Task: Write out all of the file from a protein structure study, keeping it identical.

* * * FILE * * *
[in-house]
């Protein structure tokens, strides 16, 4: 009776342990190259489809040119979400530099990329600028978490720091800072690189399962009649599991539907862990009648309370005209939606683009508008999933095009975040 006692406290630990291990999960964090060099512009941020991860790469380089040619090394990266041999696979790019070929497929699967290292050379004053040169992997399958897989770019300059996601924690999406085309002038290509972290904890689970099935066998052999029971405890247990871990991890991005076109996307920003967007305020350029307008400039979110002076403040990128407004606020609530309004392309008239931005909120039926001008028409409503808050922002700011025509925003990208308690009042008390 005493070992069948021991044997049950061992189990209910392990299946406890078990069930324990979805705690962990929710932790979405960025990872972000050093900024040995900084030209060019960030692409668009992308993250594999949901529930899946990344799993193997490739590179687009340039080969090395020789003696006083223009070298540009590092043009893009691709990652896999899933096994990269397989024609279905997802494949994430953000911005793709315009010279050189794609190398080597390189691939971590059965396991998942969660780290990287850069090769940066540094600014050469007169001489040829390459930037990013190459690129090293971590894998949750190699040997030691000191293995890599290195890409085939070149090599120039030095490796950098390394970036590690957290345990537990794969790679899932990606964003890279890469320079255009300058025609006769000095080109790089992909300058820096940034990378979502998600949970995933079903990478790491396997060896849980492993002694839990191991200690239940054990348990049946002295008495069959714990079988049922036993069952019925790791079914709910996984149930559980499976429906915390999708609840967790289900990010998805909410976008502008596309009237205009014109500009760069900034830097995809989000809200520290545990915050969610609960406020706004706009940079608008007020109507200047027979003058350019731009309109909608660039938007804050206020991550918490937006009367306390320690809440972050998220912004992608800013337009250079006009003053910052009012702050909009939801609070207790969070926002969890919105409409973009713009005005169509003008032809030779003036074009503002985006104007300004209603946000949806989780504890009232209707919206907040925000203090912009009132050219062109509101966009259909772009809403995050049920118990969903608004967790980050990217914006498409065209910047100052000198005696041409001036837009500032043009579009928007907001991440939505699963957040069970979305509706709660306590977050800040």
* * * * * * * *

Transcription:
[in-house]
């Protein structure tokens, strides 16, 4: 009776342990190259489809040119979400530099990329600028978490720091800072690189399962009649599991539907862990009648309370005209939606683009508008999933095009975040 006692406290630990291990999960964090060099512009941020991860790469380089040619090394990266041999696979790019070929497929699967290292050379004053040169992997399958897989770019300059996601924690999406085309002038290509972290904890689970099935066998052999029971405890247990871990991890991005076109996307920003967007305020350029307008400039979110002076403040990128407004606020609530309004392309008239931005909120039926001008028409409503808050922002700011025509925003990208308690009042008390 005493070992069948021991044997049950061992189990209910392990299946406890078990069930324990979805705690962990929710932790979405960025990872972000050093900024040995900084030209060019960030692409668009992308993250594999949901529930899946990344799993193997490739590179687009340039080969090395020789003696006083223009070298540009590092043009893009691709990652896999899933096994990269397989024609279905997802494949994430953000911005793709315009010279050189794609190398080597390189691939971590059965396991998942969660780290990287850069090769940066540094600014050469007169001489040829390459930037990013190459690129090293971590894998949750190699040997030691000191293995890599290195890409085939070149090599120039030095490796950098390394970036590690957290345990537990794969790679899932990606964003890279890469320079255009300058025609006769000095080109790089992909300058820096940034990378979502998600949970995933079903990478790491396997060896849980492993002694839990191991200690239940054990348990049946002295008495069959714990079988049922036993069952019925790791079914709910996984149930559980499976429906915390999708609840967790289900990010998805909410976008502008596309009237205009014109500009760069900034830097995809989000809200520290545990915050969610609960406020706004706009940079608008007020109507200047027979003058350019731009309109909608660039938007804050206020991550918490937006009367306390320690809440972050998220912004992608800013337009250079006009003053910052009012702050909009939801609070207790969070926002969890919105409409973009713009005005169509003008032809030779003036074009503002985006104007300004209603946000949806989780504890009232209707919206907040925000203090912009009132050219062109509101966009259909772009809403995050049920118990969903608004967790980050990217914006498409065209910047100052000198005696041409001036837009500032043009579009928007907001991440939505699963957040069970979305509706709660306590977050800040």